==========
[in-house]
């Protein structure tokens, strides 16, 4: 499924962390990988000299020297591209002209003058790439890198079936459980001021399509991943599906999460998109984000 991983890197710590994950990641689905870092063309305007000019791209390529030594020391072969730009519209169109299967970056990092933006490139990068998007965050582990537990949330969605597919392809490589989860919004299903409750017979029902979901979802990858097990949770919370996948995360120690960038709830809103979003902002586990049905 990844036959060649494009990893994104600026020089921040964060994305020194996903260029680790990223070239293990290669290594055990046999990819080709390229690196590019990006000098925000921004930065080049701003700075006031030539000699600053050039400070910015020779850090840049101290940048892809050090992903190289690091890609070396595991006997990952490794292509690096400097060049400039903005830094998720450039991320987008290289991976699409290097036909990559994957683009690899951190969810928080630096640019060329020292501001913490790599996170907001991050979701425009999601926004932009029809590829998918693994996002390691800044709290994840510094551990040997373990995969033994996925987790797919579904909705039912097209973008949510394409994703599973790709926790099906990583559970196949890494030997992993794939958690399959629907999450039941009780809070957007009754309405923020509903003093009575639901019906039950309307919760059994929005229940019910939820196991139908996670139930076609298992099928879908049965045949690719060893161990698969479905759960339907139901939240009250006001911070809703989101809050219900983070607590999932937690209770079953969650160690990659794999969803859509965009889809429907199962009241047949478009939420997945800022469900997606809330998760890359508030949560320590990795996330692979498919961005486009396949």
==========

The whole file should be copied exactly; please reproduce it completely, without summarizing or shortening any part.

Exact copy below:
[in-house]
């Protein structure tokens, strides 16, 4: 499924962390990988000299020297591209002209003058790439890198079936459980001021399509991943599906999460998109984000 991983890197710590994950990641689905870092063309305007000019791209390529030594020391072969730009519209169109299967970056990092933006490139990068998007965050582990537990949330969605597919392809490589989860919004299903409750017979029902979901979802990858097990949770919370996948995360120690960038709830809103979003902002586990049905 990844036959060649494009990893994104600026020089921040964060994305020194996903260029680790990223070239293990290669290594055990046999990819080709390229690196590019990006000098925000921004930065080049701003700075006031030539000699600053050039400070910015020779850090840049101290940048892809050090992903190289690091890609070396595991006997990952490794292509690096400097060049400039903005830094998720450039991320987008290289991976699409290097036909990559994957683009690899951190969810928080630096640019060329020292501001913490790599996170907001991050979701425009999601926004932009029809590829998918693994996002390691800044709290994840510094551990040997373990995969033994996925987790797919579904909705039912097209973008949510394409994703599973790709926790099906990583559970196949890494030997992993794939958690399959629907999450039941009780809070957007009754309405923020509903003093009575639901019906039950309307919760059994929005229940019910939820196991139908996670139930076609298992099928879908049965045949690719060893161990698969479905759960339907139901939240009250006001911070809703989101809050219900983070607590999932937690209770079953969650160690990659794999969803859509965009889809429907199962009241047949478009939420997945800022469900997606809330998760890359508030949560320590990795996330692979498919961005486009396949």